2/5

A WALK AMONG THE TOMBSTONES REVIEW

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Or Taken To The Grave? Liam Neeson uses his particular set of skills. No, wait! His acting skills (Remember them?) and his gravelly gravitas for the hardened private eye thrown into the seedy underworld of a 90s New York City.

A return to form for the reformed action hero in a suspenseful, if drawn out, gritty neo-noir. If you’re expecting another Taken, then you may be left disappointed.

Now I loved Taken (the first one) and it was great to see Neeson back in the limelight. But I was afraid that he was going to be typecast in the action role indefinitely. Non-Stop (Taken on a Plane) proves my point. BUT I’ll always commend Neeson for Schindler’s List and Rob Roy.

However, Neeson plays the part to perfection. A grisly Philip Marlowe. To be honest, the 90s setting didn’t really provide anything additional to the film. Other than the fact he uses old computers in libraries and payphones. I don’t really believe in the whole “Based on True Events” spiel. Not since Fargo and every horror film for the last decade.

So what’s it about? Private investigator Matthew Scudder (Neeson) is hired by a drug kingpin (Dan Stevens) to find out who kidnapped and murdered his wife.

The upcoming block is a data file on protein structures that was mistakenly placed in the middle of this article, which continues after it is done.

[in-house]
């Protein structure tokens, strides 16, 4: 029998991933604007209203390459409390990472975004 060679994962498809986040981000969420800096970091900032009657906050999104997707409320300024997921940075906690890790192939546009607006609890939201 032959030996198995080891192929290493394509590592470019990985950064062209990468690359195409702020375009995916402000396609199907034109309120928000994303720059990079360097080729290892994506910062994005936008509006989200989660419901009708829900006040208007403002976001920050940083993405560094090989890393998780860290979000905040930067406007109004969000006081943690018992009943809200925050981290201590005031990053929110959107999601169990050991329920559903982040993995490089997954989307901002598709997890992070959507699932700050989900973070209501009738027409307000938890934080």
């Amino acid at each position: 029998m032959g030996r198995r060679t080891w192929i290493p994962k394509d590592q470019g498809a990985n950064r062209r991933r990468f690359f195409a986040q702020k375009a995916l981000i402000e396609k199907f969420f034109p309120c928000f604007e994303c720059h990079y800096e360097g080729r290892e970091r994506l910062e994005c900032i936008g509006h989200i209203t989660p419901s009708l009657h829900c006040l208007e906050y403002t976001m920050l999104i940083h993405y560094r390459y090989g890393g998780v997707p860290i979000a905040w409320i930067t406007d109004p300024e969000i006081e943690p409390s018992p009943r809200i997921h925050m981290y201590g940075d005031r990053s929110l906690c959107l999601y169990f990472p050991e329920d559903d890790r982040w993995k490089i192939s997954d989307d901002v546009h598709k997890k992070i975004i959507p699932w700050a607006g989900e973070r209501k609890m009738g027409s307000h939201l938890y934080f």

Dan Stevens (Downton Abbey) is really starting to make a name for himself and plays the part well. But to be honest, his character was a little weak and didn’t really do much until the closing moments.

Astro (Earth to Echo) played Neeson’s homeless sidekick well and the pair worked well together. Some will find his character incredibly irritating and their “bonding” conversations completely unnecessary and unsuited to Scudder’s loner.

At least we won’t be as annoyed as Ruth Wilson (Luther) whose part was completely removed from the film to make Scudder more of a loner. All she has attached to her name is a credit. And yet Astro made the cut? Strange.

However, the real scene stealer and adversary to Neeson’s Marlowe was David Harbour (End of Watch) as the maniacal killer. He was brilliant and sinister as hell. His creepy voice delivery was memorable enough. Olafur Darri Olafsson (The Secret Life of Walter Mitty) also made a memorable role as the strange but morally torn middle man.

My main quip with A Walk Among The Tombstones was the length. A zippy opening with Neeson doing what he does best was soon put on a slow boil. The story tries its best to keep you hooked but there isn’t enough to justify the running time.

The story barely scrapes the surface of the sordid underbelly that these dark antagonists lurk from. There are creepy and suspenseful moments and Neeson certainly carries the film but despite all its promise; Mihai Malaimare Jr’s grainy noir-esque cinematography, Neeson’s snappy one liners and Harbour’s menace, it falls short of your expectations.